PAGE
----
Soundtrack for the Next Collapse

Call me late to the party, but I heard what has apparently become the song of the summer, Billionaire,” for the first time this past weekend. Actually, I heard it three times this weekend, including twice in situations where I had no choice but to actually sit and listen to all the lyrics.

The Travie McCoy single, currently number five on Billboard’s Hot 100 chart, is a paean to the type of high-flying, me-first greed that brought us such classics as The Economic Collapse of 2008 and The $3 Billion and Counting BP Oil Spill That Could Have Been Prevented by a $500,000 Acoustic Trigger. And, in this crucial moment, with our economy on a tipping point between continued, albeit slow, recovery, and slipping back into recession, this catchy ditty promotes the precise values we DON’T need.

To be fair, McCoy’s song does include a few vague suggestions that he would use his new found wealth for something other than pure selfishness and hedonism—the admittedly clever lyric, “I’d probably visit where Katrina hit, and damn sure do a lot more than FEMA did,” stand out—but, in context of the entire song, it rings decidedly hollow. And, even that lyric, slightly less offensive than the entirety of the song, advances the notion that unaccountable, ultra-wealthy individuals should supplant the role of government in providing basic security for Americans.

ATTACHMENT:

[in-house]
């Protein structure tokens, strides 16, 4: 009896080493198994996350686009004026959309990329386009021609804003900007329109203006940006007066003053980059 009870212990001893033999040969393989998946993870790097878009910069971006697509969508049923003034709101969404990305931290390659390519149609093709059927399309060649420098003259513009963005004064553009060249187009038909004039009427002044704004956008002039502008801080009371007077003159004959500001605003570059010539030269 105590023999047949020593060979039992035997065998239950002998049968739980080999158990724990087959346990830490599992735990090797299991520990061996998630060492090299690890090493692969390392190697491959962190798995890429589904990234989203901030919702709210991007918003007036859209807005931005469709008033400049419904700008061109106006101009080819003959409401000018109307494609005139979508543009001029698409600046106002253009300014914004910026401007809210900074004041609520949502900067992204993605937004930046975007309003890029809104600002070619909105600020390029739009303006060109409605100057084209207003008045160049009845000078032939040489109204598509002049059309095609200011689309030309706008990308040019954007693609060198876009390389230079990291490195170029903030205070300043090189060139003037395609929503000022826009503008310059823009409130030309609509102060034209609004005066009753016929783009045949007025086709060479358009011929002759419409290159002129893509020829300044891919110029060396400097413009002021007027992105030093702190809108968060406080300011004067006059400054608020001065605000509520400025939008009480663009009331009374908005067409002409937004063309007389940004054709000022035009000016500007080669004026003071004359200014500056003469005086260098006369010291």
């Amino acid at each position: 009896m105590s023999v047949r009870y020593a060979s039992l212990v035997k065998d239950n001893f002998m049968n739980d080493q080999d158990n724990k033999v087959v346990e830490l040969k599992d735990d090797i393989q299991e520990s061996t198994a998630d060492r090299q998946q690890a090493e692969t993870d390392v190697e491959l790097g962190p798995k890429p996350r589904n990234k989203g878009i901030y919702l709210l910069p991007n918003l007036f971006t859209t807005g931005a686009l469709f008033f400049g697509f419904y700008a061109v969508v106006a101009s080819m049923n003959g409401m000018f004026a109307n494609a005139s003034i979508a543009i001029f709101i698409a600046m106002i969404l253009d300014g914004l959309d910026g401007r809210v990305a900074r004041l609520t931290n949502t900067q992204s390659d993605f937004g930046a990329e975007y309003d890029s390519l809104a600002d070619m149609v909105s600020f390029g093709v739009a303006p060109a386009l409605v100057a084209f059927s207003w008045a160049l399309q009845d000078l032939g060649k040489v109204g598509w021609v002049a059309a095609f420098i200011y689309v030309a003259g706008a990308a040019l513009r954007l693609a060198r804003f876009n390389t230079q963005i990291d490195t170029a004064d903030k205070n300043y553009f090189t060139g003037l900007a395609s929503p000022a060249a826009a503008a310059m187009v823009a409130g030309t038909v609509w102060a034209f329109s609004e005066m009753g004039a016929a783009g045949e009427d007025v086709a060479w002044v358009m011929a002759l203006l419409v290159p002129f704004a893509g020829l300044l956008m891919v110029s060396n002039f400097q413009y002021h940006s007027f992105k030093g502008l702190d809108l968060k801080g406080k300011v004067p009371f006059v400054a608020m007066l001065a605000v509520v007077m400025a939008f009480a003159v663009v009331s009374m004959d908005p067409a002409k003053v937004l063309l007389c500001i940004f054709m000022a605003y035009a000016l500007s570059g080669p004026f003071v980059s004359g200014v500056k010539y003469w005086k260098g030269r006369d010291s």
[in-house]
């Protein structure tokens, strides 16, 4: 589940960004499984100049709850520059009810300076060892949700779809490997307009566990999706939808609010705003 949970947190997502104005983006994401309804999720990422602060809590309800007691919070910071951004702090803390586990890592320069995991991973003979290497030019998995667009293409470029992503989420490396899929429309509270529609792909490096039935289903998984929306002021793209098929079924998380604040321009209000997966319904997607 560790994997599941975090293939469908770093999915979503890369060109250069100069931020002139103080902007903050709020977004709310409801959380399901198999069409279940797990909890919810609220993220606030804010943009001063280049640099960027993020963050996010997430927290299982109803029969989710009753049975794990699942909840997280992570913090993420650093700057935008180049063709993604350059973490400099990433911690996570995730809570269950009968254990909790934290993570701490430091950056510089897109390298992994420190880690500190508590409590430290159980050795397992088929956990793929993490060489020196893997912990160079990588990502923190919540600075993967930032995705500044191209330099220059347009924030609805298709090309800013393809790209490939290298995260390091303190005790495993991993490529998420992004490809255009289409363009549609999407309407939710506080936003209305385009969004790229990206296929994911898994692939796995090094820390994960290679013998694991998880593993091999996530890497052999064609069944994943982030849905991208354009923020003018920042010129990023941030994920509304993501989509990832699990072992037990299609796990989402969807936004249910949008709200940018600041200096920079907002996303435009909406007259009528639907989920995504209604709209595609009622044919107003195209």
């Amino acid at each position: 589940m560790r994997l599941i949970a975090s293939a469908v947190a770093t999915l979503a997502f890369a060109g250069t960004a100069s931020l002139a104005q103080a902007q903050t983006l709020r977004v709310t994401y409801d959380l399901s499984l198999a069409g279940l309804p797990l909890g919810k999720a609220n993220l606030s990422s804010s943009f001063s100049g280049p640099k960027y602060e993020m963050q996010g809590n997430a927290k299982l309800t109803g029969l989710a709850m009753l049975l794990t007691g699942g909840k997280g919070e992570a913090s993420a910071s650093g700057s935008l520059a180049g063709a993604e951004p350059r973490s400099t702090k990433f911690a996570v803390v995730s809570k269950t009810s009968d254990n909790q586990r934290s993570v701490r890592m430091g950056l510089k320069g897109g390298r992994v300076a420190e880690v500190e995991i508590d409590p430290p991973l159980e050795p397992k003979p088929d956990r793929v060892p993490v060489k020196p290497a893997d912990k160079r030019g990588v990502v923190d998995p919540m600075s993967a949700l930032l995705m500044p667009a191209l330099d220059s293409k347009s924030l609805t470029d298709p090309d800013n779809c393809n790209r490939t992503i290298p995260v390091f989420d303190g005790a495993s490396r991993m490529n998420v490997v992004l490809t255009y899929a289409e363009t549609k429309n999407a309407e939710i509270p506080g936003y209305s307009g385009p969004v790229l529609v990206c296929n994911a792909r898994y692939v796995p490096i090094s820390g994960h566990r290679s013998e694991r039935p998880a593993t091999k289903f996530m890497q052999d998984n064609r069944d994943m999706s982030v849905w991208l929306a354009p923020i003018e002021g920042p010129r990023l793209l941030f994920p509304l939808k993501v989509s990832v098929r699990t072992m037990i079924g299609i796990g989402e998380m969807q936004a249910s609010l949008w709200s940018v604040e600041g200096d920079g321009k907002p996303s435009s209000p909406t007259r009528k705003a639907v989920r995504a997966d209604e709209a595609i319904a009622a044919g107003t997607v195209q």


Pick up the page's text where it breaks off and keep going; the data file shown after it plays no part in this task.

Now, it would be easy to write “Billionaire” off as a pop song, and leave it at that, but the reality is that artists, and pop culture particularly, have a powerful role in moving hearts and minds and defining the public dialogue. Songs like Sly and the Family Stone’s “Everyday People,” Pete Seeger’s “Little Boxes,” and Bob Marley’s “Small Axe,” are just three examples of pop songs that maintain their relevance, and their ability to evoke powerful feelings, even today. They prompt a reconsideration of deeply held assumptions, providing an individual with a map to better understanding their own life as well as the lives of others. If “Billionaire” can be included alongside these classics, and I believe, unfortunately, that it must be, then the song is downright dangerous. By helping to prioritize excess over values like community and compassion, it is laying the groundwork for the financial collapse of 2038.

Read more at The Opportunity Agenda website.

Tags: Opportunity, pop music, McCoy, BP, Economy, billionaire (all tags)

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